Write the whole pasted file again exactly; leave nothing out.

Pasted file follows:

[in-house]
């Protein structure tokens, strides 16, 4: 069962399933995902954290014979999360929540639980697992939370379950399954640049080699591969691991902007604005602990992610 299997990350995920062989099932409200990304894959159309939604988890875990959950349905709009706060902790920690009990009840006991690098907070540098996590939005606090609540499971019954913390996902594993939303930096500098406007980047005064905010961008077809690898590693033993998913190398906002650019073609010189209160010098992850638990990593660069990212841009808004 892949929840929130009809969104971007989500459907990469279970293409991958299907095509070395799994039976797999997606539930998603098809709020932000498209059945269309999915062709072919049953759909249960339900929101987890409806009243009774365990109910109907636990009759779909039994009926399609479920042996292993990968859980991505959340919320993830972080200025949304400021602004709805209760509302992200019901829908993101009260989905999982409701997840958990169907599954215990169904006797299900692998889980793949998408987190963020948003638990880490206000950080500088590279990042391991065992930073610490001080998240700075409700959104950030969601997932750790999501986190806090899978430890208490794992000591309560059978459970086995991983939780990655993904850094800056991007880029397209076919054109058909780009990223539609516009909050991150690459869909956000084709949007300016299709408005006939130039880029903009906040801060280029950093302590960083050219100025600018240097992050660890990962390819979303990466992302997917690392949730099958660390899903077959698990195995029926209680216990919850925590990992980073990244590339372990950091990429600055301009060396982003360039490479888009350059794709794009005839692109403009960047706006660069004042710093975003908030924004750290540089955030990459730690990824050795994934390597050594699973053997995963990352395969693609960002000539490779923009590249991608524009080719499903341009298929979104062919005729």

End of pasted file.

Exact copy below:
[in-house]
């Protein structure tokens, strides 16, 4: 069962399933995902954290014979999360929540639980697992939370379950399954640049080699591969691991902007604005602990992610 299997990350995920062989099932409200990304894959159309939604988890875990959950349905709009706060902790920690009990009840006991690098907070540098996590939005606090609540499971019954913390996902594993939303930096500098406007980047005064905010961008077809690898590693033993998913190398906002650019073609010189209160010098992850638990990593660069990212841009808004 892949929840929130009809969104971007989500459907990469279970293409991958299907095509070395799994039976797999997606539930998603098809709020932000498209059945269309999915062709072919049953759909249960339900929101987890409806009243009774365990109910109907636990009759779909039994009926399609479920042996292993990968859980991505959340919320993830972080200025949304400021602004709805209760509302992200019901829908993101009260989905999982409701997840958990169907599954215990169904006797299900692998889980793949998408987190963020948003638990880490206000950080500088590279990042391991065992930073610490001080998240700075409700959104950030969601997932750790999501986190806090899978430890208490794992000591309560059978459970086995991983939780990655993904850094800056991007880029397209076919054109058909780009990223539609516009909050991150690459869909956000084709949007300016299709408005006939130039880029903009906040801060280029950093302590960083050219100025600018240097992050660890990962390819979303990466992302997917690392949730099958660390899903077959698990195995029926209680216990919850925590990992980073990244590339372990950091990429600055301009060396982003360039490479888009350059794709794009005839692109403009960047706006660069004042710093975003908030924004750290540089955030990459730690990824050795994934390597050594699973053997995963990352395969693609960002000539490779923009590249991608524009080719499903341009298929979104062919005729």